Too comfortable?

Learning how to do new things can be difficult. Learning how to do the same thing you’ve always done in a new and different way is even more difficult.

Now that we’re on the near vertical portion of the technology j-curve, it’s helpful to remember that we must live in the midst of change. This is not the time to feel comfortable. Being comfortable–especially where technology is concerned–may be a thing of the past. I don’t see the speed of innovation and creativity leveling off anytime soon. I suppose it could, but there are too many possibilities–and possibilities often become realities.

A good way to tell if  you’re attempting to learn new technologies is if you find yourself intellectually lost at least once during the day (HT: Nassim N. Taleb). If you always know what you’re doing, then you’re never growing your skills.

Edu and tech

The amount of wonderful stuff that’s being created right now for teachers and students is pretty incredible. I’ve been in the field of education as a teacher for almost nine years now, and I’ve never seen anything like it. Twitter is the best place to find what’s being created, but that’s just the start. Teachers are taking to blogs and sharing lessons, screencasts, and directions on how to use Google Apps for Education and various learning management systems in ways that are seriously impressive.

The role of the teacher has reached new levels of professionalism thanks to this proliferation of information. In many cases, teachers must not only know their content areas, but also how to incorporate technology into the classroom. This includes changes to how assignments are assigned and collected, information is dispensed, time is used, students communicate, the set-up of the classroom, the timeframe of learning, professional development, professional learning communities, best practices, and much more.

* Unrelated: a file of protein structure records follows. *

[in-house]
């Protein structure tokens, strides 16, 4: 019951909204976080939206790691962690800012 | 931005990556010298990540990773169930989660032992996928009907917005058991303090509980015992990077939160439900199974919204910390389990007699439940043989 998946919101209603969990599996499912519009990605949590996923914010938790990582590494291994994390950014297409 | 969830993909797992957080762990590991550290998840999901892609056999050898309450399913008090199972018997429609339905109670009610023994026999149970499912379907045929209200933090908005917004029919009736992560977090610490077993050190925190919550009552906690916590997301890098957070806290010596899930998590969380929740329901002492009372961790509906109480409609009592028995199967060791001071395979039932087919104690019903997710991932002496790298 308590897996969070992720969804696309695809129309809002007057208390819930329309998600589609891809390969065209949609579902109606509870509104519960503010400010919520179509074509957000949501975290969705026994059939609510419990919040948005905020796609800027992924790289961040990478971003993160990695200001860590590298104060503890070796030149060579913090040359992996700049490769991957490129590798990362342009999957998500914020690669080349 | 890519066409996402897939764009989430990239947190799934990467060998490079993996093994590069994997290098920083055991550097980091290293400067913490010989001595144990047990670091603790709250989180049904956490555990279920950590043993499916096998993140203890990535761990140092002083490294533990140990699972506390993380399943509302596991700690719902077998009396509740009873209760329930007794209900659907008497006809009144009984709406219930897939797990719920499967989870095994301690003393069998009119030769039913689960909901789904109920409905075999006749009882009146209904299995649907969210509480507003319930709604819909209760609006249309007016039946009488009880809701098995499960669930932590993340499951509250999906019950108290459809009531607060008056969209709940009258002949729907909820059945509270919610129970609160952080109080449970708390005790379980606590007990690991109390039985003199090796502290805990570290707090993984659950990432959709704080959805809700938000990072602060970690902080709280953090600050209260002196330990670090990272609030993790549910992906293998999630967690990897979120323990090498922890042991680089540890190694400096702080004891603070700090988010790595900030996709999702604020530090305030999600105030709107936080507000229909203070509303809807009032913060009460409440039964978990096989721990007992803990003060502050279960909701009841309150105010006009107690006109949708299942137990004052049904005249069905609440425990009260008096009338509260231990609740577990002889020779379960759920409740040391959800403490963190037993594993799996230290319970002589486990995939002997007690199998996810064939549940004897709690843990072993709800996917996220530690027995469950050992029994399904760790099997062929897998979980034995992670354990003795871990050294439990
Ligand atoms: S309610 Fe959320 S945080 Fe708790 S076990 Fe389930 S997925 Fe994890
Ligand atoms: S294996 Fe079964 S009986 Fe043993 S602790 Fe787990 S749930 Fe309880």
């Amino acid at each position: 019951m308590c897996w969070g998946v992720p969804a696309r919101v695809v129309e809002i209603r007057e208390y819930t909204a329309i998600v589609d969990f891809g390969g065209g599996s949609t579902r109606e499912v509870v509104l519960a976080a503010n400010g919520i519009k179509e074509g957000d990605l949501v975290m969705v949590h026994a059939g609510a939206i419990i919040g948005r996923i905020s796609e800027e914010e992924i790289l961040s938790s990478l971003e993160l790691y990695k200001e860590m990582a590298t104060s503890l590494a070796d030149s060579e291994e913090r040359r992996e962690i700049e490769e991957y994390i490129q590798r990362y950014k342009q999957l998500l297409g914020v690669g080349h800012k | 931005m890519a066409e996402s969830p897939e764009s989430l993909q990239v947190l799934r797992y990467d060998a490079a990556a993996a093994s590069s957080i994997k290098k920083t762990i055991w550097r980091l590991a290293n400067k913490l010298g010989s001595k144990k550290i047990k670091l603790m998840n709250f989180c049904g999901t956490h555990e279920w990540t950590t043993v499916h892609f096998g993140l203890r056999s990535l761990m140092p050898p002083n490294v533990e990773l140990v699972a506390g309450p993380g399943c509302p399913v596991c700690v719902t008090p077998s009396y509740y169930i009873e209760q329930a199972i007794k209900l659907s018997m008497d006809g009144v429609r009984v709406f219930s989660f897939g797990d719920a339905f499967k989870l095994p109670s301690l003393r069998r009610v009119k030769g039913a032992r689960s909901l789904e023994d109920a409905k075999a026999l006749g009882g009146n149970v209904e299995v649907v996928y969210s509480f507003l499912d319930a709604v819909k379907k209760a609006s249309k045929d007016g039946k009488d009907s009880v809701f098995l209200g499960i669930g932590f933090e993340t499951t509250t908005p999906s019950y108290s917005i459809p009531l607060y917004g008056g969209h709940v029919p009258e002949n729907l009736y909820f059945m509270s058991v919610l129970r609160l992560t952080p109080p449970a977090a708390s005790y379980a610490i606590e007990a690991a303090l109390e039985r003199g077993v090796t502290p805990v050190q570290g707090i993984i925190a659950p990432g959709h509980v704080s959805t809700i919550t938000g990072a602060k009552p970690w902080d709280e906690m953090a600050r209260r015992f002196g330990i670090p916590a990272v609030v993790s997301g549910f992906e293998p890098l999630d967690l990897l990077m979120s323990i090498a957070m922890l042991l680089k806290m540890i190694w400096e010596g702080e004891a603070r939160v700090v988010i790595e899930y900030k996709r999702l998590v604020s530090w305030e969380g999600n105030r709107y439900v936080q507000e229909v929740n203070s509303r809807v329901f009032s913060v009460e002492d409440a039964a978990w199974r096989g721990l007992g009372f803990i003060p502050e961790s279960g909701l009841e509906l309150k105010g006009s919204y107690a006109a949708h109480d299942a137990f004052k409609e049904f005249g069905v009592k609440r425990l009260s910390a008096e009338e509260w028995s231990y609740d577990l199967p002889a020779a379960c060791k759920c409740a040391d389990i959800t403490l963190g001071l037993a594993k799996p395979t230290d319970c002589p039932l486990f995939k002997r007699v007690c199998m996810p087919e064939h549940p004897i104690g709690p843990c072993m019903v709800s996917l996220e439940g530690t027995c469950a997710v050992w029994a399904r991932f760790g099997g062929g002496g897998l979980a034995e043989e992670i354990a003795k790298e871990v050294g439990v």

Teachers are on fire right now in their passion for using the most effective tools to teach students.

Things are taking off. The j-curve has just begun.


J curve

The term “J curve” is used in a myriad of ways to explain various fields: balance of trade model, private equity, stability vs. openness, medicine, political science/revolutions…

I think of a J curve along these lines: Five years ago I didn’t want a smartphone and saw no reason to ever own one. Today, I check my phone multiple times a day and use it to talk, text, tweet, surf, teach, write, find my way, locate restaurants, buy tickets, and read–to name a few.

Our lives have changed dramatically because of technology, and whether we like it or not, life will change more suddenly than the past. That’s the J curve. Who knows what things will look like a few years from now. What will we be wearing? What will we be eating? Will technology eventually become so small it’s invisible?

How does that change us?